wickedace: A small, purple, plush dragon (Default)
This might get a bit long and disjointed, but I want to write down some things that are in my head.

I had a friend over Friday night, who ended up crashing in the spare bed and spending the whole day with us on Saturday, which was a-w-e-s-o-m-e. Of course, this is someone I value, but have not known long enough to be confident in the strength of the friendship, so the moment he walked out the door, my brain started up with the "what if I fucked everything up" worries. I am going to go out on a limb here and say that someone who spends a whole day hanging out with you,  and then says "yes, absolutely" to your "shall we hang out and do x soon? I'll message you about dates", is probably someone who considers you a friend and does not think you are awful. So I'm using that as a kind of antidote to the bad thoughts. Also, when he left, other friends had arrived to watch a Ghibli film, so although that stopped me getting an early night and I am super tired, it was a good distraction. (And now I really want to read the book of Howl's Moving Castle, because apparently the film makes more sense when you know what the hell is going on.)

Speaking of bad thoughts/feels, I also want to write down a thing that happens sometimes. I'm sure someone else somewhere must get this, too. The thing is: I do something mundane, like, say, reaching for the handsoap pump on the sink. As I pump the soap I think - oh, wait, there's something I'm meant to be feeling bad about, related to soap, I've just remembered - but I never remember what the thing to feel bad about was. So I end up with these bad feels (like guilt and worry all tangled up), and I don't even know what they're for. (In the handsoap example, I have a feeling it might have been to do with noticing that the handsoap in the other bathroom was on the wooden side rather than the sink last night, and the wood beneath it was warping with wetness? But I'm not sure. Also that's not really much of a thing to feel bad about. Especially since I moved the soap when I noticed it, and the wood is fine this morning.)

I have not touched my pen and notebook in some weeks, but I have been doing a bit of photography, which I let fall by the wayside a few years ago. I picked up my Blipfoto account again, and started doing a 30 Day Photography Challenge (one photo a day). We're on Day 13 today, so at some point today I need to think of a photo for that. It's nice to feel a little sense of achievement about something creative.

I realised that most of my... I guess creative energy?... at the moment is going into food. I've started a mailing list for dinners, where I pick a date and email out, and then a random cross-section of people I know reply to say they want to come, until I have a full table. Then I cook something nice - a three-course something - and we have a nice dinner. I've done one and scheduled a second so far. I'm really glad I started this, because I think it will be constructive towards two things I want - first, to actually cook more of the interesting things in the many recipe books I own, and second, to do positive social things that leave me feeling more sure about the fact that I have friends.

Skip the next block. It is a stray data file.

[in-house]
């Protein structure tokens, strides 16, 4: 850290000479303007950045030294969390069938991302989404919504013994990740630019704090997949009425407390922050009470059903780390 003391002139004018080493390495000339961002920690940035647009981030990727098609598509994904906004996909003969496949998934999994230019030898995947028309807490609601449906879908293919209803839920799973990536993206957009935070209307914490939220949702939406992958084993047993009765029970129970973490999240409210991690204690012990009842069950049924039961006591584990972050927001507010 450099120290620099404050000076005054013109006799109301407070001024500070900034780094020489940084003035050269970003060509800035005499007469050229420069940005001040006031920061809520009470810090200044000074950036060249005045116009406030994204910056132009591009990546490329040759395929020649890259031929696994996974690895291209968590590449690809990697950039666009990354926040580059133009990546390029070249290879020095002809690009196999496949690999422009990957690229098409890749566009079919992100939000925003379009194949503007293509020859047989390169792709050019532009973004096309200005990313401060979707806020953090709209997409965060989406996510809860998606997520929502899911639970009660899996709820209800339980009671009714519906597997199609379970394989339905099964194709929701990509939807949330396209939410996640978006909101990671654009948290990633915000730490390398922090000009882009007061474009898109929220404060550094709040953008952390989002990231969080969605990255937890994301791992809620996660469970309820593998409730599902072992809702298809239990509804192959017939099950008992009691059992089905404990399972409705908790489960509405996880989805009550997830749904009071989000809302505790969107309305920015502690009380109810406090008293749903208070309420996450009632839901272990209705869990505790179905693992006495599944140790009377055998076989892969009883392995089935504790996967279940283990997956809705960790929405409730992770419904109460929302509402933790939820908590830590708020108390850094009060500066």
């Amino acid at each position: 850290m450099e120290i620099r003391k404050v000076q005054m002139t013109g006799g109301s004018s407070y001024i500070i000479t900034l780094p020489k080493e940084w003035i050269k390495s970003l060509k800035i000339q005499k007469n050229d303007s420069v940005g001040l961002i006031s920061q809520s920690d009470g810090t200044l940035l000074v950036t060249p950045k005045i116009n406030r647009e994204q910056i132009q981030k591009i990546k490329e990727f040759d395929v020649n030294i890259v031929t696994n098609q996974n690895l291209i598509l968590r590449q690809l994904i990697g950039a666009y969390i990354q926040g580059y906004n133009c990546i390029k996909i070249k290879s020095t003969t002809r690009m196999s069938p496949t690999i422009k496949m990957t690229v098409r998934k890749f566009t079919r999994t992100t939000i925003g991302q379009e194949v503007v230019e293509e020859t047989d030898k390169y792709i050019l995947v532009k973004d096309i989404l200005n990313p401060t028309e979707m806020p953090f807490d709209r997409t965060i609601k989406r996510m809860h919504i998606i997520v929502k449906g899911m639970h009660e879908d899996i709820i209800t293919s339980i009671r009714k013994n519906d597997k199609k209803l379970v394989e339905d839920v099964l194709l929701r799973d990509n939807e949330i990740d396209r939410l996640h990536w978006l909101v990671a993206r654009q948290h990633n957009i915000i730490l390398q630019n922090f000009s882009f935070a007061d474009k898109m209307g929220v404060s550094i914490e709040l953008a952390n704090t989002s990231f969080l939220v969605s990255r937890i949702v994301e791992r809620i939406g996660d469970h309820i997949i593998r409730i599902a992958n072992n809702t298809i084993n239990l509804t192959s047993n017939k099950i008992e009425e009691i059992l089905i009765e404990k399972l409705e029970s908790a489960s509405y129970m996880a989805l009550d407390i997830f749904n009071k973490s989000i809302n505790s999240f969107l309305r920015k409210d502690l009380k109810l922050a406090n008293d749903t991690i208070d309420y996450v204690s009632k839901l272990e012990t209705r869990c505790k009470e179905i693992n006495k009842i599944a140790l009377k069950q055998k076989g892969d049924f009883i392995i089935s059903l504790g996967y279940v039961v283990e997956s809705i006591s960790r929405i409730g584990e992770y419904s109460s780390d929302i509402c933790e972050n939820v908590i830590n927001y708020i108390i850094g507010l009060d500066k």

(More detail on that last bit: since moving to this city out of uni, two and a half years ago, I have had a lot of feels about friends and social circles, whether I want to spend time with the friends I have and how to make friends I don't have yet. I think I am past the worst of it now, and am feeling more settled, but it's a thing that I'm sure could rear its head again if I'm not careful. Things that have helped:
  • consciously taking a step back from social things that were leaving me feeling bad more often than good
  • switching to a more relaxed organisational style - I am one of the "organised ones" in our uni circles, but I have switched over to more "I'll be doing x on y date at z time, come if you want" rather than more detailed plans
  • another friend independently deciding they weren't happy with their current social life and picking up the role of instigating social activities
  • turning up to social stuff organised through my partner's work, and getting to know his colleagues and work-friends
  • getting in touch with an old school friend for a drink and a catch up every so often
So, basically, I've been putting some effort into having the social circles I want, and it has been paying off. I am glad about this, and I hope it will continue to go well.)

But anyway, back to the creative-energy-food thing: on the one hand, I am happy that I get to make delicious food, and feed it to people who appear to enjoy it. But on the other hand, I can't help but feel a little bit...dissatisfied?...about the fact that the area I've been pouring energy into is an art that is by its nature transient, and which is not necessarily appreciated as an art by wider society (unless you're doing elaborate masterpieces like the kind of thing you'll see on GBBO). I'm not sure what to do with these feels, so I'm putting them in a box until I do know, and carrying on with my current plan of attack i.e. put energy into things that feel good, don't bring out the guilt stick when writing or whatever doesn't happen, etc.

Okay, that's a lot of disjointed thoughts, so let's move onto the "stuff I read":

Vet in a Spin, by James Herriot (reread) - James Herriot is one of those things that's really easy to reread - familiar, funny, somewhat episodic. This is the 6th in the series - the comic memoirs of a vet in 1930s rural Yorkshire. I was using this as a calming bedtime read.

Assorted Harry Potter fics - and I found a couple of REALLY GOOD but UNFINISHED ones, gah. Need to remember my AO3 password so I can bookmark them. One was updated last month, so I have hopes of it being finished, but the other is very clearly dead, and I should have known better than to start reading a clearly dead and unfinished thing by an author I know does super good emotional stuff. Oooh well!